The Life of Emile Zola is a 1937 American biographical film about French author Émile Zola, played by Paul Muni and directed by William Dieterle. It has the distinction of being the second biographical film to win the Oscar for Best Picture (*). It premiered at the Los Angeles Carthay Circle Theatre to great success both critically and financially. Contemporary reviews cited it the best biographical film made up to that time. In 2000, it was selected for preservation in the United States National Film Registry by the Library of Congress as being “culturally, historically, or aesthetically significant”.
Set in the mid through late 19th century, it depicts Zola’s friendship with Post-Impressionist painter Paul Cézanne, and his rise to fame through his prolific writing, with particular focus on his involvement late in life in the Dreyfus affair (**).
Struggling writer Émile Zola (Paul Muni) shares a drafty Paris attic with his friend, painter Paul Cézanne (Vladimir Sokoloff). A chance encounter with a street prostitute (Erin O’Brien-Moore) hiding from a police raid inspires his first bestseller, Nana, an exposé of the steamy underside of Parisian life (zie bovenstaande foto).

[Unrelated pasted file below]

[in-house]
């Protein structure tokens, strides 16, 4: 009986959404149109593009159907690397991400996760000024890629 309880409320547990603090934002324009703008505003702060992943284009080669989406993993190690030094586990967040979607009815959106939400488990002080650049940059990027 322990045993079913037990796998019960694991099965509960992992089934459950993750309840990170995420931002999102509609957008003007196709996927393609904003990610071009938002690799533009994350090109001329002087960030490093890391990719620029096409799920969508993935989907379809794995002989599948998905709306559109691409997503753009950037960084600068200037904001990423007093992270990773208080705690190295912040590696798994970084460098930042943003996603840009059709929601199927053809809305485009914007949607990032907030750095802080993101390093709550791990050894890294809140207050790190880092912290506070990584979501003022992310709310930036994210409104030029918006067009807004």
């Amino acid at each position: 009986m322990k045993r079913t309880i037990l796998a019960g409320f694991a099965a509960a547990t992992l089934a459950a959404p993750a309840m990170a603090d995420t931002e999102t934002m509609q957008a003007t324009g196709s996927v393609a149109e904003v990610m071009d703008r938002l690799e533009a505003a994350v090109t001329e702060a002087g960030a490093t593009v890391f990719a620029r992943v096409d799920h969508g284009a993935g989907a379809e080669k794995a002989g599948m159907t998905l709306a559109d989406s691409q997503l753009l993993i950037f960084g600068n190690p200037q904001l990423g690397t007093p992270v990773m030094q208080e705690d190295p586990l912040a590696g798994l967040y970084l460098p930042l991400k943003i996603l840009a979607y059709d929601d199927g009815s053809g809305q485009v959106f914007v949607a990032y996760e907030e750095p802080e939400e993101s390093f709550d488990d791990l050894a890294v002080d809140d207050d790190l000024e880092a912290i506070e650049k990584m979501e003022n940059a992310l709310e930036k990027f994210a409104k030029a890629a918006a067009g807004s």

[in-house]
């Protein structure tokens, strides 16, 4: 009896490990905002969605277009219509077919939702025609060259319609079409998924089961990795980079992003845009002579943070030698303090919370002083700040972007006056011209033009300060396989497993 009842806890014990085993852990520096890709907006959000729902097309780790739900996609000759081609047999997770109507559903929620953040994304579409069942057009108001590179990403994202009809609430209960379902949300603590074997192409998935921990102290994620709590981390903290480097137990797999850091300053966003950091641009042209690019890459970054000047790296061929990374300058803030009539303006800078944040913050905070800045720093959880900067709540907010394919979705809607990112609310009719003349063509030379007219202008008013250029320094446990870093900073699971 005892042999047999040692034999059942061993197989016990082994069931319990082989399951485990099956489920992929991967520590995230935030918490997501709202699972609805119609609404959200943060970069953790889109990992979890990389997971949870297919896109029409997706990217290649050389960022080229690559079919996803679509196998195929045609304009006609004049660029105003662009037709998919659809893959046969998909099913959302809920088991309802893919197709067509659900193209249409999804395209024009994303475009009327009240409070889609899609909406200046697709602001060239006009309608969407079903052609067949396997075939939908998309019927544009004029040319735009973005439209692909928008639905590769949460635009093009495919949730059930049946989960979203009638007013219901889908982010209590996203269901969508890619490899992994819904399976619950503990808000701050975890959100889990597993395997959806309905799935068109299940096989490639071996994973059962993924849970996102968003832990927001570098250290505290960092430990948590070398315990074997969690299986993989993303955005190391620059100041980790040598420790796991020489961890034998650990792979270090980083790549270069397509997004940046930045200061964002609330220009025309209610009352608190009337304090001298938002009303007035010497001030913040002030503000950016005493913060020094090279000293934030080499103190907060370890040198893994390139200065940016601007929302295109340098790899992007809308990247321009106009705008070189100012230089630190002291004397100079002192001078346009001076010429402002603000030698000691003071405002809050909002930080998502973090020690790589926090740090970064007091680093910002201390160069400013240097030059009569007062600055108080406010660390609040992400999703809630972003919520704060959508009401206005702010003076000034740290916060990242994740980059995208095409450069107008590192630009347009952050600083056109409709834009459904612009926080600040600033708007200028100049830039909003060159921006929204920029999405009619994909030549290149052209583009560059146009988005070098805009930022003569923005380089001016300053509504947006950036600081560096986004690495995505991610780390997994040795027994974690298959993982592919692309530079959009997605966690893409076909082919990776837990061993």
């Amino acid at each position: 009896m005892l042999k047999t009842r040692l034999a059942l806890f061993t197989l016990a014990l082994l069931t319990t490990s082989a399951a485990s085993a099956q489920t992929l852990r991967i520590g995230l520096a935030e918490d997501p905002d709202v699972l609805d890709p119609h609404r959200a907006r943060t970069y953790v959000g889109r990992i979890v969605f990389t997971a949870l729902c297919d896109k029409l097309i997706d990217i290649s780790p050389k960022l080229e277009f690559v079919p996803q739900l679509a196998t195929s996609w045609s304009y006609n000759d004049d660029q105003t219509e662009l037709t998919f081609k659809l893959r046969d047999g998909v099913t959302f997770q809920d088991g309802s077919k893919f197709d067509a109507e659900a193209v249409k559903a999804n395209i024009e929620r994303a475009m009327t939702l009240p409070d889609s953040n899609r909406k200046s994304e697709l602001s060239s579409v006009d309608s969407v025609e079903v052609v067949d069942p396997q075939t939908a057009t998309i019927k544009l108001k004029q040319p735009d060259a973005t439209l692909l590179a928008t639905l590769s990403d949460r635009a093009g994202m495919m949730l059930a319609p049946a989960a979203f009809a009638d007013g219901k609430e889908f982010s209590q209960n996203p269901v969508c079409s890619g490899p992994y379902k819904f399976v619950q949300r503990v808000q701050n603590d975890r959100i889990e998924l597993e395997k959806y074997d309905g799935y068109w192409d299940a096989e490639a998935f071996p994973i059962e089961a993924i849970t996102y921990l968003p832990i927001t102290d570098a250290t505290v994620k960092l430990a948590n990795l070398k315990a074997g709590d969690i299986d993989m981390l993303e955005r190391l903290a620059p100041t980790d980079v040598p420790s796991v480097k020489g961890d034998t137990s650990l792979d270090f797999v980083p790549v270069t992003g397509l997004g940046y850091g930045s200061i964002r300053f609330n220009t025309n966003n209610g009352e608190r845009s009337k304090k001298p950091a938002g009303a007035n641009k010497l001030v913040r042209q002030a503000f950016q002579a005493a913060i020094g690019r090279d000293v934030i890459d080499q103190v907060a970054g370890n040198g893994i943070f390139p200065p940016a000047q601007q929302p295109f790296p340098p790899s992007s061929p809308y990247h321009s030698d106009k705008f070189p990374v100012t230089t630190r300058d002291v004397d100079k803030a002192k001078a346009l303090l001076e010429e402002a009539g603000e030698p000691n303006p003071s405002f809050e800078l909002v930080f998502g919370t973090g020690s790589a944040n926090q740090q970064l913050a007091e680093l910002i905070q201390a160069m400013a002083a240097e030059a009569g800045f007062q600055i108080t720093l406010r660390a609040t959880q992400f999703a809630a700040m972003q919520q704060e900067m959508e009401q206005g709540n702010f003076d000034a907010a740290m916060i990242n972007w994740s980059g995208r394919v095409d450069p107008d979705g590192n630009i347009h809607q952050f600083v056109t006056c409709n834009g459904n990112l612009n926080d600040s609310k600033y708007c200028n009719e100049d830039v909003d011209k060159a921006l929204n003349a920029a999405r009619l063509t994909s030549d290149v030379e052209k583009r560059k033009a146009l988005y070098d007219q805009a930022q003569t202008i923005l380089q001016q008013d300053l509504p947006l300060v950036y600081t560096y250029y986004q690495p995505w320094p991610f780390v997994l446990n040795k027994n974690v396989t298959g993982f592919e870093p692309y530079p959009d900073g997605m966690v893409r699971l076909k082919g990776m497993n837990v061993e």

Certain scenes have been interpreted in the context of the time as a reaction to the increasing repression of Nazi Germany. Critic David Denby in 2013 noted that, while the movie featured progressive rhetoric in Zola’s last speech, overall it was “a perfect example of the half-boldness, half-cowardice, and outright confusion that marked Hollywood’s response to Nazism and antisemitism in the nineteen-thirties.” For instance, the film never mentioned “antisemitism” or “Jew”. In 2013 American scholar Ben Urwand reported that studio head Jack L. Warner, a Jew himself, personally ordered the word ‘Jew’ to be excised from all the dialogue in the film. [Wikipedia]
(*) Ik neem aan dat Wikipedia hiermee refereert aan “The Great Ziegfeld” dat een jaar eerder de Oscar had gewonnen.
(**) Joseph Schildkraut won met zijn vertolking van Dreyfuss de Oscar voor “best supporting actor”. Ook de scenaristen Heinz Herald, Geza Herczeg en Norman Reilly Raine wonnen een Oscar.